“But concerning that day and hour no one knows, not even the angels of heaven, nor the Son, but the Father only. For as were the days of Noah, so will be the coming of the Son of Man. For as in those days before the flood they were eating and drinking, marrying and giving in marriage, until the day Noah entered the ark, and they were unaware until the flood came and swept them all away, so will be the coming of the Son of Man. Then two men will be in the field; one will be taken and one left. Two women will be grinding at the mill; one will be taken and one left. Therefore, stay awake, for you do not know on what day your Lord is coming.

But know this, that if the master of the house had known in what part of the night the thief was coming, he would have stayed awake and would not have let his house be broken into. Therefore you also must be ready, for the Son of Man is coming at an hour you do not expect.

“Who then is the faithful and wise servant, whom his master has set over his household, to give them their food at the proper time? Blessed is the servant whom his master will find so doing when he comes. Truly, I say to you, he will set him over all his possessions. But if that wicked servant says to himself, ‘My master is delayed,’ and begins to beat his fellow servants and eats and drinks with drunkards, the master of that servant will come on a day when he does not expect him and at an hour he does not know and will cut him in pieces and put him with the hypocrites. In that place their will be weeping and gnashing of teeth.”

-Matthew 24:36-51

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Sunday marked the beginning of Advent, and my personal favorite time of the year for reflection and prayer. Advent is particularly seen as a time of preparation for the birth of Jesus. It is also a time period for those of us in the northern hemisphere where the days are colder, days are getting shorter, and where your work days begin and end in the dark.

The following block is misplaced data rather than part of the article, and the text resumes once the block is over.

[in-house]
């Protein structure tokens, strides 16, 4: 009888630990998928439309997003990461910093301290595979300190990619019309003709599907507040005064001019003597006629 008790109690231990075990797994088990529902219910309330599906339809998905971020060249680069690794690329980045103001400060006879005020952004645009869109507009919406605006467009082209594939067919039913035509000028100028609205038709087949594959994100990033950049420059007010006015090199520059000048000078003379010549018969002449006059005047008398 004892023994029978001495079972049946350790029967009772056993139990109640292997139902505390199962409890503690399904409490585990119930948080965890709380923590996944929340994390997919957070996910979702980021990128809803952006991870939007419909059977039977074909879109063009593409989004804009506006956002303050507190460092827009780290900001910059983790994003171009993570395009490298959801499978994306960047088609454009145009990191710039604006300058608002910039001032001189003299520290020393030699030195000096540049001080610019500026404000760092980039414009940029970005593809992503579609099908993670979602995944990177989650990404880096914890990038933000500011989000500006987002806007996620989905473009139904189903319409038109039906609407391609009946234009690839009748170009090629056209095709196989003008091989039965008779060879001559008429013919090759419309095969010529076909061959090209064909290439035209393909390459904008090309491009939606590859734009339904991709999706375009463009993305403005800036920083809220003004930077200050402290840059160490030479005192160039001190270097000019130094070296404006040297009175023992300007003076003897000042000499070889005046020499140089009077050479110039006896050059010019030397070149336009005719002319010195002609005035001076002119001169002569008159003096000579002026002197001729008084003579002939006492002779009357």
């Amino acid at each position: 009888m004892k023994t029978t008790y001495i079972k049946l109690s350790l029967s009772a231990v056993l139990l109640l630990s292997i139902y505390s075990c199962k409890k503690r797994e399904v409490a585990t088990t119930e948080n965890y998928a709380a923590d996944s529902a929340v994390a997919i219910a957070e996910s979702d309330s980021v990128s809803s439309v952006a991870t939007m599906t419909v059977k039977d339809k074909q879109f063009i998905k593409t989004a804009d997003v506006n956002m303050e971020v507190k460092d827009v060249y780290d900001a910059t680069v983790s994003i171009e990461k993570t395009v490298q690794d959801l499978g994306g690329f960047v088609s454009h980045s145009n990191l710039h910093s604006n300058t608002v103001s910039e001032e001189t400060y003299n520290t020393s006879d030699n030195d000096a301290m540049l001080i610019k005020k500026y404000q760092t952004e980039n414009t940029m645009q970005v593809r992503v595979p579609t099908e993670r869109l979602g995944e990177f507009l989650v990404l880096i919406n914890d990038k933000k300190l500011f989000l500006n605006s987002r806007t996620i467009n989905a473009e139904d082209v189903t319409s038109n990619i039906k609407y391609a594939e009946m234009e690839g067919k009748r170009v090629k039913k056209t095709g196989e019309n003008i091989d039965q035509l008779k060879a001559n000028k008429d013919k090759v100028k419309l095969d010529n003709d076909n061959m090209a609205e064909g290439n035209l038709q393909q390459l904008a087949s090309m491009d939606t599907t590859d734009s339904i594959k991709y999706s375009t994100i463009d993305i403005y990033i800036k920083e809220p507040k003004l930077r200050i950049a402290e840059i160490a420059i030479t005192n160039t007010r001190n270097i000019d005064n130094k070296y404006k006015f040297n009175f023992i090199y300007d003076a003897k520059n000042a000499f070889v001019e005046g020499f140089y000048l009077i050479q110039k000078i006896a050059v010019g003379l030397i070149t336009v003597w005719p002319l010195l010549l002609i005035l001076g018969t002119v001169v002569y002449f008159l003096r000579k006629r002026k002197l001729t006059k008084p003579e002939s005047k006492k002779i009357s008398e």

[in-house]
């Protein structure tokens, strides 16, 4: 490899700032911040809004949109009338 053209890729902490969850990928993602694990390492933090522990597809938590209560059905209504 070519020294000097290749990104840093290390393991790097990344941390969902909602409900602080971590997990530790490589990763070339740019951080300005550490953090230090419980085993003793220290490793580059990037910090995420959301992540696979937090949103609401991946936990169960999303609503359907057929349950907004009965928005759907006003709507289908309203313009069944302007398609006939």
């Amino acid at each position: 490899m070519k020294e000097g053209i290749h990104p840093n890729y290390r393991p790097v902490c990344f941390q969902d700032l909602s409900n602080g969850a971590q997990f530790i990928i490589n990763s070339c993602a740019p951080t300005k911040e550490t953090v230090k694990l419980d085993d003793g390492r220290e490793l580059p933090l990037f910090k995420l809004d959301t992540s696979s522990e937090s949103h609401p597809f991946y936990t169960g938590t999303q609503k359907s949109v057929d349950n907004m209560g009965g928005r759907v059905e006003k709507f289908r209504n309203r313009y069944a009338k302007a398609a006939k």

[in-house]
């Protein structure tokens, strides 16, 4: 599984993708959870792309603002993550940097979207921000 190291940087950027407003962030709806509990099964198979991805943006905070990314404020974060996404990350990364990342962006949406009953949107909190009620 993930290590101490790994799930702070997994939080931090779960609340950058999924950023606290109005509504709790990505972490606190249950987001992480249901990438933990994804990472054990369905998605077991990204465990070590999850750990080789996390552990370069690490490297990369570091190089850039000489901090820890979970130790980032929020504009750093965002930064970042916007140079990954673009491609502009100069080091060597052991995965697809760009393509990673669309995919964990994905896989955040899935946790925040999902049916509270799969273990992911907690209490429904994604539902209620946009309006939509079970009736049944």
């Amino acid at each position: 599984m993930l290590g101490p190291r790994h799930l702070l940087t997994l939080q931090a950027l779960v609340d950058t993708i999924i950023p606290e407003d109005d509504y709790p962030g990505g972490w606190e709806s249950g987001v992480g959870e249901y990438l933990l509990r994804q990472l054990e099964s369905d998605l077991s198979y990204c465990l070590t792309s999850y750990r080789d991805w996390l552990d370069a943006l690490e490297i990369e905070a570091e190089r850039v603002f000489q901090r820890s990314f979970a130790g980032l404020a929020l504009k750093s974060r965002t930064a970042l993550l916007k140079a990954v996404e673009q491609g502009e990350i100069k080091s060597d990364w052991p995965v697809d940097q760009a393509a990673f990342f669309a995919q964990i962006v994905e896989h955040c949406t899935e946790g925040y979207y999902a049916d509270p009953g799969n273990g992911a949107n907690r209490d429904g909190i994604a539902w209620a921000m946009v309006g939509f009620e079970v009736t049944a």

But winter is not just a season of darkness, but also of stillness and quiet. Though we are called everyday of the year, Advent in particular gives us a chance to reconnect with our center, spend time in quiet prayer; and be aware, alert, and ready for the coming of Christ.

The scripture reading above is not popular; it does not make us feel warm and fuzzy and is easily tossed aside because we don’t want to confront the truth – that we will be held accountable for our actions and there will come a time when Jesus comes again.

Furthermore, I think it really shakes up our image of Jesus as this fun loving character; this hippie with long hair, a beard,  is all about peace and love, and doesn’t really care about how you live your life as long as you believe in him. Many people have no problem with the New Testament, but swear off the Old as archaic and filled with a God they want no part of. The New Testament is often seen as containing a God of love, while the Old Testament is riddled with a God of anger and wrath.